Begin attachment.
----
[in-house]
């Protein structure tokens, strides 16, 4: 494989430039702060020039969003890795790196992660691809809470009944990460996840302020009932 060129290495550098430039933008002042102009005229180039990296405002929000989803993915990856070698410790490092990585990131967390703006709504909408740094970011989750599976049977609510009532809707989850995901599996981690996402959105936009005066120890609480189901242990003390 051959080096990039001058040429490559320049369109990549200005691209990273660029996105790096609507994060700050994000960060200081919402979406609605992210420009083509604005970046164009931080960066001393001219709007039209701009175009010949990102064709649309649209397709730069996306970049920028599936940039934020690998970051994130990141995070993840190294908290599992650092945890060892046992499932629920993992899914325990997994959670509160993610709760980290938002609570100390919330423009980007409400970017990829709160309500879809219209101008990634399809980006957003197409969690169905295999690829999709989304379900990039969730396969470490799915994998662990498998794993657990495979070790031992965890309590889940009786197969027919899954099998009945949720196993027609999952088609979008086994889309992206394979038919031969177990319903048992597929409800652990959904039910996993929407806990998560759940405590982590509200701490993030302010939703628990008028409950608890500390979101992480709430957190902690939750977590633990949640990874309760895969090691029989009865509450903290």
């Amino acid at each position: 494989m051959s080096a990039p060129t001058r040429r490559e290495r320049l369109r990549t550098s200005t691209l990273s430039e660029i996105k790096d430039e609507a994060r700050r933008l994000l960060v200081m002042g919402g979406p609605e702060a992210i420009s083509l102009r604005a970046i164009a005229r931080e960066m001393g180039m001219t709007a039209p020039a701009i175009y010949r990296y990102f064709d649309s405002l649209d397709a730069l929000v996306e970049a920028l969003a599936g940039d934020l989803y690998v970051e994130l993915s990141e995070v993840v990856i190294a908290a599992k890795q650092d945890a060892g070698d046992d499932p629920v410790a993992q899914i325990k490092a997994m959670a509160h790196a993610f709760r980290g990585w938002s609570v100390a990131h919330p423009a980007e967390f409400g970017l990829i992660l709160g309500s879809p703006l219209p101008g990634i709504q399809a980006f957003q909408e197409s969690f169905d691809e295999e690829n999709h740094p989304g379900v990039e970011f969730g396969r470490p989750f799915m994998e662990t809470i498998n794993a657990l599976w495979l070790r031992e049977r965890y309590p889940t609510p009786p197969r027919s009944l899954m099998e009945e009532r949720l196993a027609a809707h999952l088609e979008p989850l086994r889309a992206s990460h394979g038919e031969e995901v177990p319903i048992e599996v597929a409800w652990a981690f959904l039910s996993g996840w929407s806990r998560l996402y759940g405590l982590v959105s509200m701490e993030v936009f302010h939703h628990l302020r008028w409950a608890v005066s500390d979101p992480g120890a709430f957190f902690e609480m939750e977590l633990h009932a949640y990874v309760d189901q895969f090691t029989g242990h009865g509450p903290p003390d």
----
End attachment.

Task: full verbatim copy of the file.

[in-house]
């Protein structure tokens, strides 16, 4: 494989430039702060020039969003890795790196992660691809809470009944990460996840302020009932 060129290495550098430039933008002042102009005229180039990296405002929000989803993915990856070698410790490092990585990131967390703006709504909408740094970011989750599976049977609510009532809707989850995901599996981690996402959105936009005066120890609480189901242990003390 051959080096990039001058040429490559320049369109990549200005691209990273660029996105790096609507994060700050994000960060200081919402979406609605992210420009083509604005970046164009931080960066001393001219709007039209701009175009010949990102064709649309649209397709730069996306970049920028599936940039934020690998970051994130990141995070993840190294908290599992650092945890060892046992499932629920993992899914325990997994959670509160993610709760980290938002609570100390919330423009980007409400970017990829709160309500879809219209101008990634399809980006957003197409969690169905295999690829999709989304379900990039969730396969470490799915994998662990498998794993657990495979070790031992965890309590889940009786197969027919899954099998009945949720196993027609999952088609979008086994889309992206394979038919031969177990319903048992597929409800652990959904039910996993929407806990998560759940405590982590509200701490993030302010939703628990008028409950608890500390979101992480709430957190902690939750977590633990949640990874309760895969090691029989009865509450903290």
């Amino acid at each position: 494989m051959s080096a990039p060129t001058r040429r490559e290495r320049l369109r990549t550098s200005t691209l990273s430039e660029i996105k790096d430039e609507a994060r700050r933008l994000l960060v200081m002042g919402g979406p609605e702060a992210i420009s083509l102009r604005a970046i164009a005229r931080e960066m001393g180039m001219t709007a039209p020039a701009i175009y010949r990296y990102f064709d649309s405002l649209d397709a730069l929000v996306e970049a920028l969003a599936g940039d934020l989803y690998v970051e994130l993915s990141e995070v993840v990856i190294a908290a599992k890795q650092d945890a060892g070698d046992d499932p629920v410790a993992q899914i325990k490092a997994m959670a509160h790196a993610f709760r980290g990585w938002s609570v100390a990131h919330p423009a980007e967390f409400g970017l990829i992660l709160g309500s879809p703006l219209p101008g990634i709504q399809a980006f957003q909408e197409s969690f169905d691809e295999e690829n999709h740094p989304g379900v990039e970011f969730g396969r470490p989750f799915m994998e662990t809470i498998n794993a657990l599976w495979l070790r031992e049977r965890y309590p889940t609510p009786p197969r027919s009944l899954m099998e009945e009532r949720l196993a027609a809707h999952l088609e979008p989850l086994r889309a992206s990460h394979g038919e031969e995901v177990p319903i048992e599996v597929a409800w652990a981690f959904l039910s996993g996840w929407s806990r998560l996402y759940g405590l982590v959105s509200m701490e993030v936009f302010h939703h628990l302020r008028w409950a608890v005066s500390d979101p992480g120890a709430f957190f902690e609480m939750e977590l633990h009932a949640y990874v309760d189901q895969f090691t029989g242990h009865g509450p903290p003390d």